Limiting yourself to one dish is like listening to the same song on repeat for three hours. You could do it, but why? I want to see pen and paper; the clocks moving in your brain, reciting the fact that flavor is your friend.

porcelain dinner plate with toast and vegetables

Just think of the French. Before dinner even comes into the equation, they slow down and savor the start of the evening with ~ apéro. This is usually a small drink and some bites, and it’s meant to mark the end of the day and start of the evening. The best part? This is no ordeal for vacation. They celebrate decadence each day, and you should too.

Tip #4: Make un apéro part of your daily equation, and you might finally understand why we were put on this earth.

Point being: this ricotta toast was banging. Call it a side dish or call it your delayed apéro, it’s here to stay. Visually-appealing, light, and the perfect compliment to an already enjoyable ensemble of ingredients. Before I lose you in my digressions, here’s the recipe for both.

penne pasta for dinner

White asparagus penne with lemon

As mentioned, pasta needs 1) an acid and 2) vegetables. This is no science, but it’s what I suggest for a well-rounded concoction. If you’re not feeling creative, here’s the asparagus lemon variation – yours for the taking.

Serves 2

Ingredients

  • 150g asparagus ,cut into 2.5cm pieces
  • 2 stalks scallion, chopped
  • 1/2 juicy lemon, zest and juice
  • 15g olive oil
  • 150g pasta of your choice
  • ~80g ricotta, for serving
  • Salt, freshly cracked black pepper

Instructions

  1. Prepare pasta according to cooking instructions.
  2. Zest and juice the lemon and place in a bowl.
  3. Heat oil in a pan and add scallion.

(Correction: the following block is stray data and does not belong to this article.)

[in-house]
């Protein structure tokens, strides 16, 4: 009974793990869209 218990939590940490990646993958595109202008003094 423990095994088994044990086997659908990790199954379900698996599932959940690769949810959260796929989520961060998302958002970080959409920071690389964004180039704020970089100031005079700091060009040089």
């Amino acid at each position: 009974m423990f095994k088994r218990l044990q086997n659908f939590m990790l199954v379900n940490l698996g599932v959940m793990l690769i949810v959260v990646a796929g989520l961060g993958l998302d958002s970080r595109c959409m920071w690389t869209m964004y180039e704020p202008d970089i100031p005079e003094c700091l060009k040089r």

4. Cook scallion until lightly toasted, then add asparagus and lemon, plus salt.
  5. Drain pasta and add to the pan with the remaining ingredients.
  6. Serve with a dollop of ricotta and more black pepper, lemon zest and juice to taste.
  7. Enjoy!

cooking at home with sugar snap peas on toast with ricotta and oil

Ricotta toast with fresh snap peas

This is the perfect accompaniment to the light pasta dish above. The ricotta is a consistent superstar and the snap peas add a necessary freshness to round out the meal. Try it as a starter alongside some wine (apéro vibes) or enjoy the crunch between bites of pasta. The world is your oyster.

Serves 2

Recipe inspired by theoriginaldish ~ if you haven’t already, check her recipes out. 

Ingredients

  • 2 slices hearty whole grain bread, toasted
  • 50g fresh sugar snap peas, sliced thinly lengthwise
  • Drizzle of olive oil
  • 1/2 lemon, juice and zest
  • Ricotta, a few dollops
  • Salt, freshly cracked black pepper
  • Chives, for serving
  • Dill, for serving

Instructions

  1. Toast your bread and smear with the ricotta.
  2. Meanwhile, slice the snap peas lengthwise. Pieces don’t need to be uniform but the longer and thinner the better – more surface area to soak up the oil + lemon.
  3. Next, combine the olive oil and lemon juice in equal parts (1:1). Add the zest as well and season with salt and pepper.
  4. Add the snap peas to the oil lemon mixture and toss to combine.
  5. Top the ricotta toasts with the soaked snap peas and chives and dill for taste.
  6. Bon app!